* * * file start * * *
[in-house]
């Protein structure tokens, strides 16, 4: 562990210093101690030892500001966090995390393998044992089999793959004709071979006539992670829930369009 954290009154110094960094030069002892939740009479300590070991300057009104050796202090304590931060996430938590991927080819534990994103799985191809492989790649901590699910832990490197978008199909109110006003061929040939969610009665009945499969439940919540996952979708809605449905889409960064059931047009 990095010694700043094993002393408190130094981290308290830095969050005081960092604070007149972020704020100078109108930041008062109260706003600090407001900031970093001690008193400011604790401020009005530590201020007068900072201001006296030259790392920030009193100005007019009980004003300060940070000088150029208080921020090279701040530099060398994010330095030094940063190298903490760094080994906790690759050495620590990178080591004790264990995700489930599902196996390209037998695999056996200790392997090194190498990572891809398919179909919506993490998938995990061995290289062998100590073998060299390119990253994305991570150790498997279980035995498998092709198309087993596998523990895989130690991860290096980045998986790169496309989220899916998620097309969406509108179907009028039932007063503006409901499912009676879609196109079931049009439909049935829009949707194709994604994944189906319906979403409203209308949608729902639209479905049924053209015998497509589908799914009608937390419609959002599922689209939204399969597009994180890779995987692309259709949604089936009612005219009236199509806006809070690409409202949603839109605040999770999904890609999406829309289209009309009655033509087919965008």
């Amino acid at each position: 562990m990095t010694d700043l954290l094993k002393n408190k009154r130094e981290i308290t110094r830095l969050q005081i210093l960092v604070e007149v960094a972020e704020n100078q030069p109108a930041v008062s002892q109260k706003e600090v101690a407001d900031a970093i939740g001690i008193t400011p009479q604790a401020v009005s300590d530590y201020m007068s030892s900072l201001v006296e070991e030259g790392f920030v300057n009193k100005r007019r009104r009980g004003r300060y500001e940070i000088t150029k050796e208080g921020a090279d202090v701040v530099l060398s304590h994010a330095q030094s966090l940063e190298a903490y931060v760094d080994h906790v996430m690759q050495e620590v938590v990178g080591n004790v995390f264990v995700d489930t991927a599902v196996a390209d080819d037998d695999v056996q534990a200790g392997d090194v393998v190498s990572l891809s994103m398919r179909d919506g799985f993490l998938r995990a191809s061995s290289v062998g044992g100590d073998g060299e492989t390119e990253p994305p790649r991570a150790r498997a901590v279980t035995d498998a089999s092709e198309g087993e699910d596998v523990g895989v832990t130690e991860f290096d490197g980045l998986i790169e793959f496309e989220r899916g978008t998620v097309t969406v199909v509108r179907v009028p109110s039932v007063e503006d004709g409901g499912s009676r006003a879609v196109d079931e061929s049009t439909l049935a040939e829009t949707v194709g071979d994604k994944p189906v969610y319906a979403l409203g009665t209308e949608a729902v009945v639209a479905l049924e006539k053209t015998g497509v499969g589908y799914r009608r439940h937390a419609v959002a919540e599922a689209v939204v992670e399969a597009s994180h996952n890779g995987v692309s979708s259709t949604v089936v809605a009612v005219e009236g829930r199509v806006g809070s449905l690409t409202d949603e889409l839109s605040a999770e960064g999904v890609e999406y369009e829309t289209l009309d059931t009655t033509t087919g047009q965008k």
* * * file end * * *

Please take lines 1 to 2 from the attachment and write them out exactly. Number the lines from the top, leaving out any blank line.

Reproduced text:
[in-house]
């Protein structure tokens, strides 16, 4: 562990210093101690030892500001966090995390393998044992089999793959004709071979006539992670829930369009 954290009154110094960094030069002892939740009479300590070991300057009104050796202090304590931060996430938590991927080819534990994103799985191809492989790649901590699910832990490197978008199909109110006003061929040939969610009665009945499969439940919540996952979708809605449905889409960064059931047009 990095010694700043094993002393408190130094981290308290830095969050005081960092604070007149972020704020100078109108930041008062109260706003600090407001900031970093001690008193400011604790401020009005530590201020007068900072201001006296030259790392920030009193100005007019009980004003300060940070000088150029208080921020090279701040530099060398994010330095030094940063190298903490760094080994906790690759050495620590990178080591004790264990995700489930599902196996390209037998695999056996200790392997090194190498990572891809398919179909919506993490998938995990061995290289062998100590073998060299390119990253994305991570150790498997279980035995498998092709198309087993596998523990895989130690991860290096980045998986790169496309989220899916998620097309969406509108179907009028039932007063503006409901499912009676879609196109079931049009439909049935829009949707194709994604994944189906319906979403409203209308949608729902639209479905049924053209015998497509589908799914009608937390419609959002599922689209939204399969597009994180890779995987692309259709949604089936009612005219009236199509806006809070690409409202949603839109605040999770999904890609999406829309289209009309009655033509087919965008």